dental cleaningSocial media is a good way of feeling the pulse of the community. Facebook can tell me, for example, how many women over 40 in Canada read Prevention Magazine or Women’s Health Magazine, and who also mention “dentist” or “hygienist” in their social media conversations. (That number is about 1.7 million!)

There is a new service called Treato which monitors social media for views on healthcare — it calls itself the voice of the patient. And some sample size it has too! Treato monitors over 313 million people, 2 billion posts online, and almost 15,000 medical conditions.

So I entered the phrase “dental cleaning” into Treato’s search engine, to see what all these patients might be saying about this dental service.

Here are the dominant descriptors associated with dental cleaning:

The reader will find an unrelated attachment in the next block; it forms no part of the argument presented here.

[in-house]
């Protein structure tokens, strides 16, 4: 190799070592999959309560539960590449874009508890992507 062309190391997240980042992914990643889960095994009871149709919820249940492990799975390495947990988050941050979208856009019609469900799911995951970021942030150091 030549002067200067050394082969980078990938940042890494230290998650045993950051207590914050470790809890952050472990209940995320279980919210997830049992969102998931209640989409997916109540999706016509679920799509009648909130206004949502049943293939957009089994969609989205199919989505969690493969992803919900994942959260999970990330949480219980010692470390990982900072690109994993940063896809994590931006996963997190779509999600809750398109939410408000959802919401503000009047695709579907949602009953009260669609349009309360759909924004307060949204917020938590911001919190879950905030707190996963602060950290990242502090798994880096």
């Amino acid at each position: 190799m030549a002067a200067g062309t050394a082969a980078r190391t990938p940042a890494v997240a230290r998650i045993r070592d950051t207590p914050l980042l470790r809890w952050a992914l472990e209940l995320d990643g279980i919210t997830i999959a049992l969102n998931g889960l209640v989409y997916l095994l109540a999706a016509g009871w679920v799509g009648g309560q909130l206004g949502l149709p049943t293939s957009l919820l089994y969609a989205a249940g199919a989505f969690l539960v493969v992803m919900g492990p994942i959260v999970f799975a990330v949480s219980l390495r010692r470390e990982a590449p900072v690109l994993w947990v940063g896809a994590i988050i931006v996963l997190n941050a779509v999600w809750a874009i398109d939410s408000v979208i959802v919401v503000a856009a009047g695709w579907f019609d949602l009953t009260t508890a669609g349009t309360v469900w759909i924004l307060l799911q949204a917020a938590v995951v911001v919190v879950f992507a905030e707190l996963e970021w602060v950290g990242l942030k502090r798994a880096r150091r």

• 2.7 million posts used the term “infection”
  • 2.4 million posts used the term “bleeding”
  • 1.1 million posts used the term “stiffness”
  • and 0.3 million posts used “tooth paste”

What I find puzzling is that the key words ” oral health” and “overall health” were not reported by Treato as being significantly associated with dental cleaning. Rather, negative imagery was most reported on social media.

As many as 1 in 3 adults have anxiety about professional dental care. This word association exercise on Treato seems to touch on this problematic emotion.

How can the hygiene experience turn away from “stiffness”, “bleeding” and “infection” to where it needs to be — generating phrases such as “overall health” on social media?

That is the focus of our Partners in Prevention outreach program.

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